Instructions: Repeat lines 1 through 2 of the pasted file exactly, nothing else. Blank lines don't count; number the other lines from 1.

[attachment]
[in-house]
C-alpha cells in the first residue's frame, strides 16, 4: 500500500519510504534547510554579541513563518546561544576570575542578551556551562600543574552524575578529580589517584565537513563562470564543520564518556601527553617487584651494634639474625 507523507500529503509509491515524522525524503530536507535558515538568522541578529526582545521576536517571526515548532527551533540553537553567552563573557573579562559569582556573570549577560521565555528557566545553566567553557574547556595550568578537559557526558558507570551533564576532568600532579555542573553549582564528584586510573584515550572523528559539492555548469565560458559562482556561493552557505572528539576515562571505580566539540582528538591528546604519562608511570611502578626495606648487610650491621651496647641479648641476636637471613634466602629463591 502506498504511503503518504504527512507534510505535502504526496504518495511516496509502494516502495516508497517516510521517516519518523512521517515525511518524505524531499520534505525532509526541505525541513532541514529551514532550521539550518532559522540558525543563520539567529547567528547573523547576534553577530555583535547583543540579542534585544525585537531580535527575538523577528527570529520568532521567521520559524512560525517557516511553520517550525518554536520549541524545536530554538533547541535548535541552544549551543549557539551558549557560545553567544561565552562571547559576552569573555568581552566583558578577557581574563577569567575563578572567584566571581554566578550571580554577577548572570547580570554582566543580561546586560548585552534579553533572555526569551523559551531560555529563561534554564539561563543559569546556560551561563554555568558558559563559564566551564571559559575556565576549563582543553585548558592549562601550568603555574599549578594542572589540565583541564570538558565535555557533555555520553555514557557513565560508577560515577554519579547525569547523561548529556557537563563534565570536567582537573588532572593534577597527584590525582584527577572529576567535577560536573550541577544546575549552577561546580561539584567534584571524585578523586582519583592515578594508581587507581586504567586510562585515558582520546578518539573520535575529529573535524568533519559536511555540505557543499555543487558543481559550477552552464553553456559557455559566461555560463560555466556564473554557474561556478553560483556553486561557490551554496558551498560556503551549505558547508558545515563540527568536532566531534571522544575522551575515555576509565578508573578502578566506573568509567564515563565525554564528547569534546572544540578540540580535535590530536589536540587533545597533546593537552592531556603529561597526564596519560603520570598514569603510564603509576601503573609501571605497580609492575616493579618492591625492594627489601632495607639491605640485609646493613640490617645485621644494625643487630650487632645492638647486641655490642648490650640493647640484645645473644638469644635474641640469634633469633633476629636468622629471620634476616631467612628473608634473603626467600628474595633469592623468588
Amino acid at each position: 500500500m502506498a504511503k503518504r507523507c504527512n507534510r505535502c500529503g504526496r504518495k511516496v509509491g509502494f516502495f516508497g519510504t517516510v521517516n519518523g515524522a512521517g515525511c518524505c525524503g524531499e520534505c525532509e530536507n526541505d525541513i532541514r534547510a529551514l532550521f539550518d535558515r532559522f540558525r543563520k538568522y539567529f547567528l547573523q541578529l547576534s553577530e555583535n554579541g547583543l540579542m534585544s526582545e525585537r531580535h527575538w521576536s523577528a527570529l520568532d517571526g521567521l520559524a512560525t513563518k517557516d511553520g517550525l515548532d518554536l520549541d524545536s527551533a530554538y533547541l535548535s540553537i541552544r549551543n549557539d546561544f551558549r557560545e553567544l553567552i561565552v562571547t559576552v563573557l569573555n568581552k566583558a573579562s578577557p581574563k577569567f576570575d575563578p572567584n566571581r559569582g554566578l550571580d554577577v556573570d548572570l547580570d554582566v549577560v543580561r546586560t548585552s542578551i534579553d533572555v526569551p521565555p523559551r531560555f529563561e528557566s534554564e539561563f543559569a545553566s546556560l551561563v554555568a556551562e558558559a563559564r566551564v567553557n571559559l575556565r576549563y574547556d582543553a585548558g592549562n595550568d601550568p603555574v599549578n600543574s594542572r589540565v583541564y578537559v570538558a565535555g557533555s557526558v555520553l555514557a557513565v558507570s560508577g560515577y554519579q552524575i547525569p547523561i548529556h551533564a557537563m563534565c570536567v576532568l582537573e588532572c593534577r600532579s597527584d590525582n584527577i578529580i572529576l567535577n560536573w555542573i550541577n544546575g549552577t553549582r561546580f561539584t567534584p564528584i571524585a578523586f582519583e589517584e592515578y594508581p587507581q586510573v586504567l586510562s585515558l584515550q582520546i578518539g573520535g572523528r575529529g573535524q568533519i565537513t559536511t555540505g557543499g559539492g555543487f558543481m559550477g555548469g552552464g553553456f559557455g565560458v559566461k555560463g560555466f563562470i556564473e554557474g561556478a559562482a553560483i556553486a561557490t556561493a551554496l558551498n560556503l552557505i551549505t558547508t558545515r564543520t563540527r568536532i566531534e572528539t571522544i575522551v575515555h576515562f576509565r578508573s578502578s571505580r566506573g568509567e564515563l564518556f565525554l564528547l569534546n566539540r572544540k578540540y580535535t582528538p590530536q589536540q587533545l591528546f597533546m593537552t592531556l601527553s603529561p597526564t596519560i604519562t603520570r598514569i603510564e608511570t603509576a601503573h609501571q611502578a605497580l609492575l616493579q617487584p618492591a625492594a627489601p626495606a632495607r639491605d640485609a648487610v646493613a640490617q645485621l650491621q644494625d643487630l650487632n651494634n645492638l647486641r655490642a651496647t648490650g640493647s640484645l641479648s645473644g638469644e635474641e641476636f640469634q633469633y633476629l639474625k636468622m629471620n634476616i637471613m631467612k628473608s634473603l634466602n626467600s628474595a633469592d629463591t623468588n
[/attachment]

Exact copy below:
[in-house]
C-alpha cells in the first residue's frame, strides 16, 4: 500500500519510504534547510554579541513563518546561544576570575542578551556551562600543574552524575578529580589517584565537513563562470564543520564518556601527553617487584651494634639474625 507523507500529503509509491515524522525524503530536507535558515538568522541578529526582545521576536517571526515548532527551533540553537553567552563573557573579562559569582556573570549577560521565555528557566545553566567553557574547556595550568578537559557526558558507570551533564576532568600532579555542573553549582564528584586510573584515550572523528559539492555548469565560458559562482556561493552557505572528539576515562571505580566539540582528538591528546604519562608511570611502578626495606648487610650491621651496647641479648641476636637471613634466602629463591 502506498504511503503518504504527512507534510505535502504526496504518495511516496509502494516502495516508497517516510521517516519518523512521517515525511518524505524531499520534505525532509526541505525541513532541514529551514532550521539550518532559522540558525543563520539567529547567528547573523547576534553577530555583535547583543540579542534585544525585537531580535527575538523577528527570529520568532521567521520559524512560525517557516511553520517550525518554536520549541524545536530554538533547541535548535541552544549551543549557539551558549557560545553567544561565552562571547559576552569573555568581552566583558578577557581574563577569567575563578572567584566571581554566578550571580554577577548572570547580570554582566543580561546586560548585552534579553533572555526569551523559551531560555529563561534554564539561563543559569546556560551561563554555568558558559563559564566551564571559559575556565576549563582543553585548558592549562601550568603555574599549578594542572589540565583541564570538558565535555557533555555520553555514557557513565560508577560515577554519579547525569547523561548529556557537563563534565570536567582537573588532572593534577597527584590525582584527577572529576567535577560536573550541577544546575549552577561546580561539584567534584571524585578523586582519583592515578594508581587507581586504567586510562585515558582520546578518539573520535575529529573535524568533519559536511555540505557543499555543487558543481559550477552552464553553456559557455559566461555560463560555466556564473554557474561556478553560483556553486561557490551554496558551498560556503551549505558547508558545515563540527568536532566531534571522544575522551575515555576509565578508573578502578566506573568509567564515563565525554564528547569534546572544540578540540580535535590530536589536540587533545597533546593537552592531556603529561597526564596519560603520570598514569603510564603509576601503573609501571605497580609492575616493579618492591625492594627489601632495607639491605640485609646493613640490617645485621644494625643487630650487632645492638647486641655490642648490650640493647640484645645473644638469644635474641640469634633469633633476629636468622629471620634476616631467612628473608634473603626467600628474595633469592623468588